Matters can be made trickier when paying a hefty loan on the back of an expensive lifestyle.
Jeff is a sucker for Cuban cigars; the Partagas Series D, No.4, the most sought after in the world. The higher the number, the thinner the cigar for which he puffs two in a day, inhaling the spice, wood, cocoa, and cedar flavours morning and evening “when I am chilling and in deep thought.”
A pack of 25 sets you back Sh250, 000, meaning Jeff billows away Sh20, 000 daily on two cigars or Sh600, 000 a month. That comes to Sh7.2 million a year for the aficionado of hand-rolled Cuban gems.
The loan was earmarked for undisclosed business ventures, but spending the dough like a bank on fire burnt him, instead
Let us skip the choice whiskies and Jeff’s expensive wardrobe. But let’s mention briefly that he changes into different, laundered and well-pressed identical suits, shirts and ties while viewers are treated to commercial breaks during his Jeff Koinange Live show!
Let us also spare his Range Rover and Sh10 million Mercedes G-Wagon and attendant maintenance costs that might read like kidney transplant fees. Let us also dispense with the baggage of stardom as there are places Jeff can hardly haunt in peace. “I can’t go anywhere anymore… I’d like to go to Njuguna’s in Westlands for nyama choma but when I get there, there will be some chaps who will invite themselves to my table.” This means going to exclusive places and that comes with eye watering bills.
The loan was earmarked for undisclosed business ventures, but spending the dough like a bank on fire burnt him, instead. Yet, the company he keeps is instructive on why one should be liquid.
Jeff is part of a wealthy Boy’s Club formed by the late Safaricom CEO Bob Collymore.
The wealthy don’t look kindly upon their own who fall on hard times
It comprised politician Peter Kenneth who has interests in Mayfair bank which recently offloaded a 51 percent stake to Egypt’s largest private lender for Sh3.5 billion.
There is also Joshua Oigara, CEO of KCB, and whose annual salary is in the neighbourhood of Sh270 million or quarter a billion. Billionaire Bharat Thakrar is also part of the Boy’s Club as is stock market trader Aly-Khan Satchu and Patrick Quarcoo of Radio Africa Group. Why did they not help their boy out?
Jeff once said he is worth Sh50 million which is pocket change to some in the Boy’s Club and the wealthy don’t look kindly upon their own who fall on hard times.
Fame is fleeting…one day you can be on top of the world and the next at the bottom of the sea
And it doesn’t help matters that Jeff is famous and of it he said “fame is fleeting…one day you can be on top of the world and the next at the bottom of the sea. But fame is a full-time job…”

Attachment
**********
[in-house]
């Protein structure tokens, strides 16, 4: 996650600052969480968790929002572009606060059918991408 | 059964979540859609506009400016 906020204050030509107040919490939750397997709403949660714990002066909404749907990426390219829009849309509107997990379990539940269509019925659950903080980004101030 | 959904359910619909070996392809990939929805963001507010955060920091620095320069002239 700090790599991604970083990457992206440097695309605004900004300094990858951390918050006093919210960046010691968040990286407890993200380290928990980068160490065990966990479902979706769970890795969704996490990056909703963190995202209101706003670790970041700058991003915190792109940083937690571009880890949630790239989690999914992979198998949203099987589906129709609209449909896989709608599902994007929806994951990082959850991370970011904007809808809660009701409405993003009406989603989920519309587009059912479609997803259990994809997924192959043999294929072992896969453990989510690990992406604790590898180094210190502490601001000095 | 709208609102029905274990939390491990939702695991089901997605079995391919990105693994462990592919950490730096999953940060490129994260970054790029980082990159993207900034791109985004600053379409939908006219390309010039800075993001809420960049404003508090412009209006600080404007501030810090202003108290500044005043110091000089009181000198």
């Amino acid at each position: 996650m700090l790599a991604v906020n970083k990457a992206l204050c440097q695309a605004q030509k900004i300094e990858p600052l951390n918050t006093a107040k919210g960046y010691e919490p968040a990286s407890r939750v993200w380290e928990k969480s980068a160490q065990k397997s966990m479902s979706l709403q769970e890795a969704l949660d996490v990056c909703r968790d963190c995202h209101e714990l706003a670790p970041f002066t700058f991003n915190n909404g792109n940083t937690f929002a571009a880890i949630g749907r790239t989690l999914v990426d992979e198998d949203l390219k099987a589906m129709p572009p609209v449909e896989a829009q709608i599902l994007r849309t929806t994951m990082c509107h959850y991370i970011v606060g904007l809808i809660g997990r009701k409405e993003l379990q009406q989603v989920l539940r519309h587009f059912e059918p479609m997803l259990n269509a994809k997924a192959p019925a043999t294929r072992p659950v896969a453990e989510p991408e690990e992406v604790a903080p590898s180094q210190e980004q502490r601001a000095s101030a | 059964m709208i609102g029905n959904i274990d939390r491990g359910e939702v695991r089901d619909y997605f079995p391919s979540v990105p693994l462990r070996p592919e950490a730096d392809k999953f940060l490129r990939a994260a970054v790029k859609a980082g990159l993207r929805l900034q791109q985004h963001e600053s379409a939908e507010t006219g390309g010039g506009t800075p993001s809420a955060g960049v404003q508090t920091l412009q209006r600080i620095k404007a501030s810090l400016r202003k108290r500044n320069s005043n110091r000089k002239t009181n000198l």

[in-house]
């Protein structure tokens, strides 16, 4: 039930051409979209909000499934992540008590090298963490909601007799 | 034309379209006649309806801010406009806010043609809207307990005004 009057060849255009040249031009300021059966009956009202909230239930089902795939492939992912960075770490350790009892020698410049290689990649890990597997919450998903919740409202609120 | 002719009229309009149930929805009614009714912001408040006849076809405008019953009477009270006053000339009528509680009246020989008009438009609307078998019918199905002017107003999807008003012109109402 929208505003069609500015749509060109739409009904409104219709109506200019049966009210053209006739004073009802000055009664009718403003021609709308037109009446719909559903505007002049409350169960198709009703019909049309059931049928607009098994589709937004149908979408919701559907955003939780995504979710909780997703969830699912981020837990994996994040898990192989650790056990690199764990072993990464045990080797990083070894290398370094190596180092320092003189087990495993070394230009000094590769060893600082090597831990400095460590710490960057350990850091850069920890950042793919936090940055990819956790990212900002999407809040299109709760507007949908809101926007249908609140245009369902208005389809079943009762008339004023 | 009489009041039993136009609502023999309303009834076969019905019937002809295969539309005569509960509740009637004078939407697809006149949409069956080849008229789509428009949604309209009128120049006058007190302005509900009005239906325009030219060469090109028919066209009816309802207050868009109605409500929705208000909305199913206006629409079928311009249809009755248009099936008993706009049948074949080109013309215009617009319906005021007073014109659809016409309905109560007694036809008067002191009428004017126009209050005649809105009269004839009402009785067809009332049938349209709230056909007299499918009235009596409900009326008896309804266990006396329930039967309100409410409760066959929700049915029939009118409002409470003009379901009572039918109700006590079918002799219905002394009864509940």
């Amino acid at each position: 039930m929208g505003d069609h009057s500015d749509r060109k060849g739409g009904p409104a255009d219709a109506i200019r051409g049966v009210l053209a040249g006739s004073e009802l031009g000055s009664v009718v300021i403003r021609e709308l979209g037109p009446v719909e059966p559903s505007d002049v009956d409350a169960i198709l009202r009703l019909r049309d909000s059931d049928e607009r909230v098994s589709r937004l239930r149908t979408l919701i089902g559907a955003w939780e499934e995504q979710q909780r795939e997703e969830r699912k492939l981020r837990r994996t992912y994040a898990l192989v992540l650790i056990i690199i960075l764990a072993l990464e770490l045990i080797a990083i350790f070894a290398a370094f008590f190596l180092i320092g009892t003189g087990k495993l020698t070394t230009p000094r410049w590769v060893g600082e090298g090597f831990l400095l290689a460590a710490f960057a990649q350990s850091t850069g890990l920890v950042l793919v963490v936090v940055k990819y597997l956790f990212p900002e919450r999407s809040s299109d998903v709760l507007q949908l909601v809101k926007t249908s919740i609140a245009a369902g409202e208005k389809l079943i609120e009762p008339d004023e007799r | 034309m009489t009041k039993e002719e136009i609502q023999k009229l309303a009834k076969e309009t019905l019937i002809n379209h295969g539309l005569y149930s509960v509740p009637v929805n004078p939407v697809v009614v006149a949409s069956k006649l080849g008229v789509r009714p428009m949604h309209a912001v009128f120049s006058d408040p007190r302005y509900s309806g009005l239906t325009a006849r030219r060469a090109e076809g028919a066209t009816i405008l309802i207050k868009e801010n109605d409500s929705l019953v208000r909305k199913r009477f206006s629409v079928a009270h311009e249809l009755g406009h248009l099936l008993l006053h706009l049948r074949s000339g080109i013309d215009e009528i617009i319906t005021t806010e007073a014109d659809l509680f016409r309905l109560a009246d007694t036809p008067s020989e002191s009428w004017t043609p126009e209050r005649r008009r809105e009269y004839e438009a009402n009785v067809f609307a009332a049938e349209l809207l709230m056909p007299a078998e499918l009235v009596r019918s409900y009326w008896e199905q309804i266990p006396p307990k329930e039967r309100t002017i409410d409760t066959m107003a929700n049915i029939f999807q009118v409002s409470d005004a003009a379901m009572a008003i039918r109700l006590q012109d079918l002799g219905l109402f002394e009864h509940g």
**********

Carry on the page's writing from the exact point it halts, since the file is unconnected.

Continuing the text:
NCBA bank finally stopped the auction even after some investors had approached Garam Auctioneers with bids. It could have been embarrassing being auctioned by your relatives.
See, Jeff’s Old Guy, Frederick Mbiyu Koinange was one among 34 children from the six wives of Senior Chief Koinange wa Mbiyu-whose daughter, Grace Wanjiku, became Mzee Jomo Kenyatta’s third wife. Wanjiku died giving birth to Jeni Wambui Kenyatta, Uhuru’s half-sister.
Jeni married Udi Gecaga and were blessed with three children among them Jomo Gecaga, President Uhuru’s Personal Assistant.
Other famous Kenyans battling auctioneers include Cabinet Secretary without portfolio, Raphael Tuju
Frederick Mbiyu Koinange, a business partner of latter day billionaire Njenga Karume, was quite loaded in his time having been the first homespun Kenyan to open a car dealership in 1948, and our first local petrol station – the Koinange Petrol Station – in Kariokor in 1966. That also the year Jeff was born at the Aga Khan Hospital, Nairobi. In his 2014 memoirs, Through My African Eyes, Jeff notes that his daddy rushed from the pub to maternity while cut like a diamond and held him while sobbing uncontrollably.
When Jeff was two months old, his father collapsed and died at his petrol station. Massive stroke, the doctor said. The burial of Jeff Koinange’s father was fast-forwarded to accommodate State House diary for President Mzee Jomo Kenyatta to attend. So, the Kenyattas almost auctioned their cousin, but a deal was arrived at staggering out repayment.
Other famous Kenyans battling auctioneers include Cabinet Secretary without portfolio, Raphael Tuju who has a Sh2 billion loan hanging over his head.